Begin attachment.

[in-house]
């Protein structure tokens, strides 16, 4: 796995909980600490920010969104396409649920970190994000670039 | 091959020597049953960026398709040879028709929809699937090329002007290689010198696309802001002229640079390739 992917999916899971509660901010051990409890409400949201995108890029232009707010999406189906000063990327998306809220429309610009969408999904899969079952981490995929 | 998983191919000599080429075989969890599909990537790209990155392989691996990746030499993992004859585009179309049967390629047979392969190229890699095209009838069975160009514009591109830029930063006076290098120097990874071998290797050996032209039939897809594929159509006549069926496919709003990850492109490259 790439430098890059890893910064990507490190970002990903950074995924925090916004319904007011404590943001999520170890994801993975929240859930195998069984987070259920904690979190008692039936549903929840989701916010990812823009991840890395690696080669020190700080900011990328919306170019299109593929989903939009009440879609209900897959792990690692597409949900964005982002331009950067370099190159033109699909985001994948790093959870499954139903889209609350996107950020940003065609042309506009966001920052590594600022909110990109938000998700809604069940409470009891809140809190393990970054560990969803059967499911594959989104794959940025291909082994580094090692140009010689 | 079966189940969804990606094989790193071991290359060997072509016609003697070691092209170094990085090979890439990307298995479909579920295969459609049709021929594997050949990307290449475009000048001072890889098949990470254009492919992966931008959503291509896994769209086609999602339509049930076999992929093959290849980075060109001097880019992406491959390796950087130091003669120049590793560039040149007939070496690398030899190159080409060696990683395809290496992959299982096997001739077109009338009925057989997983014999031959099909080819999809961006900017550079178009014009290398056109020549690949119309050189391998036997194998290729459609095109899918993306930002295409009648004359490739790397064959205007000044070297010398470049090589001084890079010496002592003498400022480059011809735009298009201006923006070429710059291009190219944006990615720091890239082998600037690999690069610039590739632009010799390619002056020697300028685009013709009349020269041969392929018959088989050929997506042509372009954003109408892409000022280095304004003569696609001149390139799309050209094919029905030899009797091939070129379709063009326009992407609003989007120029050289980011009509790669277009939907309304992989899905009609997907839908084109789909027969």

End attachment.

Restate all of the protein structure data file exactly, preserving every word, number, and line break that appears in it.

[in-house]
């Protein structure tokens, strides 16, 4: 796995909980600490920010969104396409649920970190994000670039 | 091959020597049953960026398709040879028709929809699937090329002007290689010198696309802001002229640079390739 992917999916899971509660901010051990409890409400949201995108890029232009707010999406189906000063990327998306809220429309610009969408999904899969079952981490995929 | 998983191919000599080429075989969890599909990537790209990155392989691996990746030499993992004859585009179309049967390629047979392969190229890699095209009838069975160009514009591109830029930063006076290098120097990874071998290797050996032209039939897809594929159509006549069926496919709003990850492109490259 790439430098890059890893910064990507490190970002990903950074995924925090916004319904007011404590943001999520170890994801993975929240859930195998069984987070259920904690979190008692039936549903929840989701916010990812823009991840890395690696080669020190700080900011990328919306170019299109593929989903939009009440879609209900897959792990690692597409949900964005982002331009950067370099190159033109699909985001994948790093959870499954139903889209609350996107950020940003065609042309506009966001920052590594600022909110990109938000998700809604069940409470009891809140809190393990970054560990969803059967499911594959989104794959940025291909082994580094090692140009010689 | 079966189940969804990606094989790193071991290359060997072509016609003697070691092209170094990085090979890439990307298995479909579920295969459609049709021929594997050949990307290449475009000048001072890889098949990470254009492919992966931008959503291509896994769209086609999602339509049930076999992929093959290849980075060109001097880019992406491959390796950087130091003669120049590793560039040149007939070496690398030899190159080409060696990683395809290496992959299982096997001739077109009338009925057989997983014999031959099909080819999809961006900017550079178009014009290398056109020549690949119309050189391998036997194998290729459609095109899918993306930002295409009648004359490739790397064959205007000044070297010398470049090589001084890079010496002592003498400022480059011809735009298009201006923006070429710059291009190219944006990615720091890239082998600037690999690069610039590739632009010799390619002056020697300028685009013709009349020269041969392929018959088989050929997506042509372009954003109408892409000022280095304004003569696609001149390139799309050209094919029905030899009797091939070129379709063009326009992407609003989007120029050289980011009509790669277009939907309304992989899905009609997907839908084109789909027969």